Christ knew what the man was up to, so He told him a story in which a person whom the Jews loved to hate—a Samaritan—was the only one who helped a Jewish man who had been attacked, robbed, and left for dead by the side of the road.  Respectable Jewish leaders, a priest and a Levite, simply walked past the poor man and did nothing to help him.  But the hated Samaritan was unbelievably generous toward this man, cleaning his wounds, physically taking him to an inn, paying for his lodging, and promising to return to check on him. 
            After hearing this story, even the lawyer saw the point.  The Samaritan turned out to be the only one who was a neighbor to that Jewish man, for he alone showed mercy.  The Savior concluded, “Go and do likewise.”  In other words, anyone who is in need is your neighbor.  Show mercy to anyone who needs your help.  That’s what it means to love your neighbor as yourself.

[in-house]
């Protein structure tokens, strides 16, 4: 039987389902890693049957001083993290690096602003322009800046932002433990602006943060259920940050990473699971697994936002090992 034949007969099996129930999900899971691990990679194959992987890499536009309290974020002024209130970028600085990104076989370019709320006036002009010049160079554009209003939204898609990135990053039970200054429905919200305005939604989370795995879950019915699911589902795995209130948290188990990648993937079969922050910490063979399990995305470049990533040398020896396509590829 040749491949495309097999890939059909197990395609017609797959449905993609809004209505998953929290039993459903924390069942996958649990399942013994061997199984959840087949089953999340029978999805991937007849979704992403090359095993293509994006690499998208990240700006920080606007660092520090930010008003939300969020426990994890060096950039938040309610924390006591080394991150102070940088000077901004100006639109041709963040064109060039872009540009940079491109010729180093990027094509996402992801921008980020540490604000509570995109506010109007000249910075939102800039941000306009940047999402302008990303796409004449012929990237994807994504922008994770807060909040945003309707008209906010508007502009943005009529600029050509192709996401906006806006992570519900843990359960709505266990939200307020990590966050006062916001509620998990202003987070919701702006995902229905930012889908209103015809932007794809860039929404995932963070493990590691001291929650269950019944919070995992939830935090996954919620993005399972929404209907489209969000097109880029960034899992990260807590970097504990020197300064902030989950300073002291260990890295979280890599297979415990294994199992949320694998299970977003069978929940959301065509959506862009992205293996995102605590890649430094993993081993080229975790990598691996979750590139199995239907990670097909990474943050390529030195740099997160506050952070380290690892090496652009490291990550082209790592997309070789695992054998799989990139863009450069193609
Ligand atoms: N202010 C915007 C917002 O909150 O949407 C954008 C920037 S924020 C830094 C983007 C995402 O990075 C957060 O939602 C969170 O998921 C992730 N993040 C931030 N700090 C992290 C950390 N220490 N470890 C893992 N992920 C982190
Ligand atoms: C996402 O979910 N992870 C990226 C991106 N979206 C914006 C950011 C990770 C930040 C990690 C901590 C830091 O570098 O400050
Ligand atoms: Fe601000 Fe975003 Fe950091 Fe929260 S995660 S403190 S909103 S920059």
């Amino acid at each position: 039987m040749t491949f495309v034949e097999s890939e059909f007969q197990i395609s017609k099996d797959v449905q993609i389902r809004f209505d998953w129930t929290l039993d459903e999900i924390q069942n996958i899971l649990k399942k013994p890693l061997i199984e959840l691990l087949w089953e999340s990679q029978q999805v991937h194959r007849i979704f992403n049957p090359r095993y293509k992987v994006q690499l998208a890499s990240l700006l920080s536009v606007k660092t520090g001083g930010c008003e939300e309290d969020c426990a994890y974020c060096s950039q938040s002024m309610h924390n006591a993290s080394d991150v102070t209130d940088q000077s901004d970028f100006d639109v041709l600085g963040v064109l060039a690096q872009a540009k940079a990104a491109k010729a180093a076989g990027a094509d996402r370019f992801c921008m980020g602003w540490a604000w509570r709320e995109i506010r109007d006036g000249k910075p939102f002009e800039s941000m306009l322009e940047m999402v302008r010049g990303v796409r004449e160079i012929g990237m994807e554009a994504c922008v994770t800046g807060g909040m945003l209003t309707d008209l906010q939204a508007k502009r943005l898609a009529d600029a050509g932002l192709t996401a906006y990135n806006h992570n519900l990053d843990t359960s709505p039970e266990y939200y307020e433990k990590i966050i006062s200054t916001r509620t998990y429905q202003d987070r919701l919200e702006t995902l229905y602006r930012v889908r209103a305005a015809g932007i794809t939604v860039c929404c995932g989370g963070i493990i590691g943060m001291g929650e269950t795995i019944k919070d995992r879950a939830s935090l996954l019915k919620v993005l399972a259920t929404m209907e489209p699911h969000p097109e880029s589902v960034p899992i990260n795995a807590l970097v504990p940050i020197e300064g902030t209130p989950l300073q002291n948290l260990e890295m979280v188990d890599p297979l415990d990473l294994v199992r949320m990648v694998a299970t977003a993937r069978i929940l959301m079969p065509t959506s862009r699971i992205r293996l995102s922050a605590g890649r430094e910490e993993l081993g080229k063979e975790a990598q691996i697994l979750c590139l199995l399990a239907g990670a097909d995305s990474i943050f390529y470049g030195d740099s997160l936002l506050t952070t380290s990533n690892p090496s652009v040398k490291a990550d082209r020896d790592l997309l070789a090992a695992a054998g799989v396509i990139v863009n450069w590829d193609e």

As we stand forty-four days before Christmas, we must all acknowledge that we have fallen short of fulfilling the Lord’s command.  Like the Pharisee, we want to define our list of neighbors narrowly so that we can feel as though we have already mastered God’s law.  It’s one thing if our children or parents or good friends need help, but what about someone whom we don’t particularly like or who is very different from us in religion, race, nationality, politics, lifestyle, or in some other way.  All too often, we use such excuses to convince ourselves that it really is a good thing to judge, hate, and ignore other people.  But when we do so, we turn away from the One who was judged, hated, and rejected by the religious leaders of His day, our Lord Jesus Christ.